Joseph Goguen gave seven dogmas in his paper A Categorical Manifesto.
- To each species of mathematical structure, there corresponds a category whose objects have that structure, and whose morphisms preserve it.
- To any natural construction on structures of one species, yielding structures of another species, there corresponds a functor from the category of the first species to the category of the second.
- To each natural translation from a construction F : A -> B to a construction G: A -> B there corresponds a natural transformation F => G.
- A diagram D in a category C can be seen as a system of constraints, and then a limit of D represents all possible solutions of the system.
- To any canonical construction from one species of structure to another corresponds an adjuction between the corresponding categories.
- Given a species of structure, say widgets, then the result of interconnecting a system of widgets to form a super-widget corresponds to taking the colimit of the diagram of widgets in which the morphisms show how they are interconnected.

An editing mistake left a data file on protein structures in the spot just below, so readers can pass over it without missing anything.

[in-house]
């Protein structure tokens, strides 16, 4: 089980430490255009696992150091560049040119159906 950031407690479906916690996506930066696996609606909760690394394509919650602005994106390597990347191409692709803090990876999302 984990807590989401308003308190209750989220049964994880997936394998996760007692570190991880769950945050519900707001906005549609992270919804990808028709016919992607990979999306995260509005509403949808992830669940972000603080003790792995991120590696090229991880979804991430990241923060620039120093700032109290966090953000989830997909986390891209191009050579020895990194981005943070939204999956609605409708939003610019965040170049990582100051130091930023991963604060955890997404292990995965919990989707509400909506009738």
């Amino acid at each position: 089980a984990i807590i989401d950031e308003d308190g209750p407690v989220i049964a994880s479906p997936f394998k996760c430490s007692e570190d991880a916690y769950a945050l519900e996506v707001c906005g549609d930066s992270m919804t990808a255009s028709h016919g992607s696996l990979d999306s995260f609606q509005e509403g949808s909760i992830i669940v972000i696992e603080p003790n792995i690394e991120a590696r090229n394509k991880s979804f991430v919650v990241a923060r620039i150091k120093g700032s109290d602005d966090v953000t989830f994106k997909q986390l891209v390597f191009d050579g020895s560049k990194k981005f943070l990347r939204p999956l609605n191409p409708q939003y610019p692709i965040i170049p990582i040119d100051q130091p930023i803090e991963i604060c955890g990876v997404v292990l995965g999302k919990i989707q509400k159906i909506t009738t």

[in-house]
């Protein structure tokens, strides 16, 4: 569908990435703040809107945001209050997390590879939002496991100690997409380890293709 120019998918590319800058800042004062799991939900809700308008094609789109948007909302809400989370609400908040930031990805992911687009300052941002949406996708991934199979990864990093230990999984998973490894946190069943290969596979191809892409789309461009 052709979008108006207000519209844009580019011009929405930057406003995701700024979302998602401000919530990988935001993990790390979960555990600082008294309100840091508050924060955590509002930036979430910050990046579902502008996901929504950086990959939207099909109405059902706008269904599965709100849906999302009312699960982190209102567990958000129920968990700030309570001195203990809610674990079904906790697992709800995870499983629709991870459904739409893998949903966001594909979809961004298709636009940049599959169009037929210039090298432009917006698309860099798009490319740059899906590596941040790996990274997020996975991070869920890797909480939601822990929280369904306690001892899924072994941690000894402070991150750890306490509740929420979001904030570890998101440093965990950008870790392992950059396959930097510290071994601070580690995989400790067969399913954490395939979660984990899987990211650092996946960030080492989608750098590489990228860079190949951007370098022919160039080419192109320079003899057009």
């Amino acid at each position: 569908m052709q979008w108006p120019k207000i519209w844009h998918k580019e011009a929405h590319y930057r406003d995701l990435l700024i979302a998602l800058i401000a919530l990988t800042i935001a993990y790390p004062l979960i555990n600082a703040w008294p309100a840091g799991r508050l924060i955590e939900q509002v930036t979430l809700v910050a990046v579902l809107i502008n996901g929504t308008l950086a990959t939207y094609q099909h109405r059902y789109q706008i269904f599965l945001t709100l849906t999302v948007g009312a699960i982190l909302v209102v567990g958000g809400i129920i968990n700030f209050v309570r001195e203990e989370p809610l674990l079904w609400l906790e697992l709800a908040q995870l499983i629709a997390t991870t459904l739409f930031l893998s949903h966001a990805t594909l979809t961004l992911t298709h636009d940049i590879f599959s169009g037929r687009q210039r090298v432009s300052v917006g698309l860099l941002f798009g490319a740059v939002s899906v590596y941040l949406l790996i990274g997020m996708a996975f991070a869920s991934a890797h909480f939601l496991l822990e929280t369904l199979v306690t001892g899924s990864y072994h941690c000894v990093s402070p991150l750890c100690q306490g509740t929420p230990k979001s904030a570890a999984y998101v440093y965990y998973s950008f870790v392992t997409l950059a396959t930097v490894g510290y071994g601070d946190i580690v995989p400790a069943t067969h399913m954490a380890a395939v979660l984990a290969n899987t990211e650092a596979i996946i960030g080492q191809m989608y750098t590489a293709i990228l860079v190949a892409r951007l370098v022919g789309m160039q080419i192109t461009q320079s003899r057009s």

- Given a species of structure C, then a species of structure obtained by “decorating” or “enriching” that of C corresponds to a comma category under C (or under a functor from C).
Although category theory is all about general patterns, it can be hard to learn what the general patterns of category theory are. The list above is the best high-level description of category theory I’ve seen.
5 thoughts on “Seven dogmas of category theory”
Yes, Google cannot define” adjuction.”
Thanks, this is a nice summary.
There is probably not much in “pure” category theory. This is why math216.wordpress.com just introduces the language and then goes on to talk about something of actual interest.
Another fun example is look on arXiv for fast khovanov homology computations or Lee’s spectral sequence paper (2002).
Without CT you cannot say “ABC embeds functorially into XYZ”, which is a kind of statement you want to be able to make and clearly communicates an idea that is hard to otherwise state. That doesn’t mean that functors themselves (or NT’s) are of interest.
Just start to learn the subject and this is very insightful points! Thank you !
Tom Leinster wrote a book, “Basic Category Theory”, that published by Cambridge press. He has very kindly put a downloadable copy at https://arxiv.org/abs/1612.09375. Fantastic book.
Also Emily Riehl also published an excellent book “Categories in Context”. Here is a pre pub online copy: http://www.math.jhu.edu/~eriehl/context.pdf
Both are professors